With the Giants playing that home game at ANZ, the Swans hosted only two games there during the home-and-away season; belting the Giants in the return game before going down to Collingwood by eight points. It was the Magpies’ seventh win in a row at ANZ, but the Swans would turn the tables in the preliminary final with a 26-point win in front of a crowd of 57,156 on their way to the premiership.
In 2013 the Giants would again play their home game against the Swans at ANZ, this time going down by 30 points, but the crowd of 23,690 was well down on the 2012 season opener. The Swans would also play home games against Collingwood and Hawthorn there, going down in both amid more concerns about the quality of the surface. But there was better news for the Swans in the finals, as they recorded a 24-point win over Carlton in front of 37,980.
All Giants’ home games in Sydney were played at Spotless Stadium in 2014 and so the Swans reverted to playing three games at ANZ. A win over Hawthorn was recorded, along with losses to Collingwood and Richmond, but no game drew over 35,000 and both Swans’ supporters and officials openly expressed their dis-satisfaction with having to play there. However the ground was locked in as a finals venue, with the Swans defeating Fremantle and North Melbourne in the finals.
The AFL’s contract with the venue was due to expire after 2016, but it was known before the 2015 season that it would not be renewed. The Swans recorded wins over Essendon and Geelong before going down to Hawthorn, with no game drawing over 35,000.
But more significantly in the Hawthorn game, Hawks forward Jarryd Roughead landed on some exposed metal bolts and suffered a serious knee injury. Concerns over the surface had been expressed numerous times, but this was the straw that broke the camel’s back. The ground was clearly dangerous, warnings had been ignored and an injury had resulted.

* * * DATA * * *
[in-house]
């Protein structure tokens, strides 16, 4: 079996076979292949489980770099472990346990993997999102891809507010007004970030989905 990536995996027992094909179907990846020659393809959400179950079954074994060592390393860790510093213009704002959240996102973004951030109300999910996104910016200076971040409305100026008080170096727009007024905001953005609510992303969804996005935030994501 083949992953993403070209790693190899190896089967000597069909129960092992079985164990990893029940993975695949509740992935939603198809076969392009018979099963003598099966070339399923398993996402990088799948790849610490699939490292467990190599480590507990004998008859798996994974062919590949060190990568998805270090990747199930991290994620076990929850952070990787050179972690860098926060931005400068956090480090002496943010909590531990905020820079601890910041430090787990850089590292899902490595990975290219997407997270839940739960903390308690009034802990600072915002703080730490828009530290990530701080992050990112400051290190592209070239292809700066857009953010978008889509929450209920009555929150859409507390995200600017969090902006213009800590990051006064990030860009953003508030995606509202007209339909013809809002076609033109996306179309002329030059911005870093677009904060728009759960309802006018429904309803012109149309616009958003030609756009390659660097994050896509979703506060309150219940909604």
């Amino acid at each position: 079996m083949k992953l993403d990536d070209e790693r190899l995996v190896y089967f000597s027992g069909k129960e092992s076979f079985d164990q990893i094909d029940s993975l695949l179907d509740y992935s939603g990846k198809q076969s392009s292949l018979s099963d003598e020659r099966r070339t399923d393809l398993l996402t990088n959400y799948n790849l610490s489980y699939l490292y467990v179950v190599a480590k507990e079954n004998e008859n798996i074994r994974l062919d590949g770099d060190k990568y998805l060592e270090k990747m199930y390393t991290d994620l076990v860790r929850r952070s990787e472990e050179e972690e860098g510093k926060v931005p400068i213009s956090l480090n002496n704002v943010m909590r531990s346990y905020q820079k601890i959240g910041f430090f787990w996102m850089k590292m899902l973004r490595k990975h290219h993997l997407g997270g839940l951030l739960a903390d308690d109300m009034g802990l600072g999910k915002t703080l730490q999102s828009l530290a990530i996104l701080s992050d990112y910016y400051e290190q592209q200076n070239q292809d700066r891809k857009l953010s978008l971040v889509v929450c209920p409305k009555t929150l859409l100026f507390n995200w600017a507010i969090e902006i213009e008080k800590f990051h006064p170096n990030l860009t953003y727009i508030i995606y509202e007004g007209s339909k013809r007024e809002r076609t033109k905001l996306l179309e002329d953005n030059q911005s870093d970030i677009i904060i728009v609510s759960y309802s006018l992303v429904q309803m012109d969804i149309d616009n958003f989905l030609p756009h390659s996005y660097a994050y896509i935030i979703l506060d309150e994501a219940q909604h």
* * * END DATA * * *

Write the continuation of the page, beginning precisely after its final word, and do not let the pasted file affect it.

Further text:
The stadium’s days as an AFL venue were already numbered, but no-one would defend the indefensible. It was time to leave.
One more match would be played, a semi final in which North Melbourne would defeat the Swans in front of 31,162.
There was still one more year to run on the contract, and matches were scheduled for 2016. But the AFL and the Swans wanted out, and negotiations were under way to end the contract early and move those games to the SCG. And this week, it’s been announced that these negotiations were successful.
ANZ Stadium as an AFL venue is no more.
It began with such hype and promise. Crowds were big, interest was high.
But the most important asset, the players, were quickly upset by the state of the surface. And so the positive stories became negative. Crowds dropped off, and with that the atmosphere faded. By the end, player and fan alike wanted out. The Roughead injury was the last straw.
The Swans have what they want, all their home games at the SCG. And with that, we have a clear east-west demarcation – the Swans in the east and the Giants in the west.
ANZ Stadium will likely become permanently rectangular in the next few years. Despite the money the AFL tipped in all those years ago, the stadium will no longer host any oval-ground sport.